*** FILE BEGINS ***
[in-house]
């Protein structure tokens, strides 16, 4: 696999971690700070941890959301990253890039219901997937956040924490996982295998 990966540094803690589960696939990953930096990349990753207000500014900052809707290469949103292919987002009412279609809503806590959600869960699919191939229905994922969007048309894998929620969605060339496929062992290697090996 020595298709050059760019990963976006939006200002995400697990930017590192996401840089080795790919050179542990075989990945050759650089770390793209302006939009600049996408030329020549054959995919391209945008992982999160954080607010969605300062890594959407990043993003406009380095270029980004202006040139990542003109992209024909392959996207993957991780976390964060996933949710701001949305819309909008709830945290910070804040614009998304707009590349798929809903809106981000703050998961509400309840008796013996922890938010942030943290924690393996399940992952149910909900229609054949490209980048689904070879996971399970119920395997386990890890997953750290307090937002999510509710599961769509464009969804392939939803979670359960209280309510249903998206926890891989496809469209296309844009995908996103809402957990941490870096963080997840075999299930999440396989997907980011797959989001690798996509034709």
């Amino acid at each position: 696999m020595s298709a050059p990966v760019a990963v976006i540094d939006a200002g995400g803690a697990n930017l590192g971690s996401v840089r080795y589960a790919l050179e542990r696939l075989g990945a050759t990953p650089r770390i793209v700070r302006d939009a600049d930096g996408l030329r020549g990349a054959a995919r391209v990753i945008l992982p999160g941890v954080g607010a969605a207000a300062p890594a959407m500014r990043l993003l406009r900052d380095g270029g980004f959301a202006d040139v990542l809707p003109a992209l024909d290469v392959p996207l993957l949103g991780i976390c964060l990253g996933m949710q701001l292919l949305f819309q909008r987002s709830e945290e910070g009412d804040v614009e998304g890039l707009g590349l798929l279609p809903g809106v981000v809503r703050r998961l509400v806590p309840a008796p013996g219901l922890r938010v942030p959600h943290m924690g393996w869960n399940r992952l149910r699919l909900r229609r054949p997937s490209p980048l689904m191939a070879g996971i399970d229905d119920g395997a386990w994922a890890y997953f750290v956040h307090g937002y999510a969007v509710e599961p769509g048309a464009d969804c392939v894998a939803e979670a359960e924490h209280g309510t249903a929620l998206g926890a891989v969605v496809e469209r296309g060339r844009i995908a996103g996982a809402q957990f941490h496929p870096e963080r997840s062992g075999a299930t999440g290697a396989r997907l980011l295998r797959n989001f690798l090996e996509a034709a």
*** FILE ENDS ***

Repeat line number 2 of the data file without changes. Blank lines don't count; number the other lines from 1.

């Protein structure tokens, strides 16, 4: 696999971690700070941890959301990253890039219901997937956040924490996982295998 990966540094803690589960696939990953930096990349990753207000500014900052809707290469949103292919987002009412279609809503806590959600869960699919191939229905994922969007048309894998929620969605060339496929062992290697090996 020595298709050059760019990963976006939006200002995400697990930017590192996401840089080795790919050179542990075989990945050759650089770390793209302006939009600049996408030329020549054959995919391209945008992982999160954080607010969605300062890594959407990043993003406009380095270029980004202006040139990542003109992209024909392959996207993957991780976390964060996933949710701001949305819309909008709830945290910070804040614009998304707009590349798929809903809106981000703050998961509400309840008796013996922890938010942030943290924690393996399940992952149910909900229609054949490209980048689904070879996971399970119920395997386990890890997953750290307090937002999510509710599961769509464009969804392939939803979670359960209280309510249903998206926890891989496809469209296309844009995908996103809402957990941490870096963080997840075999299930999440396989997907980011797959989001690798996509034709």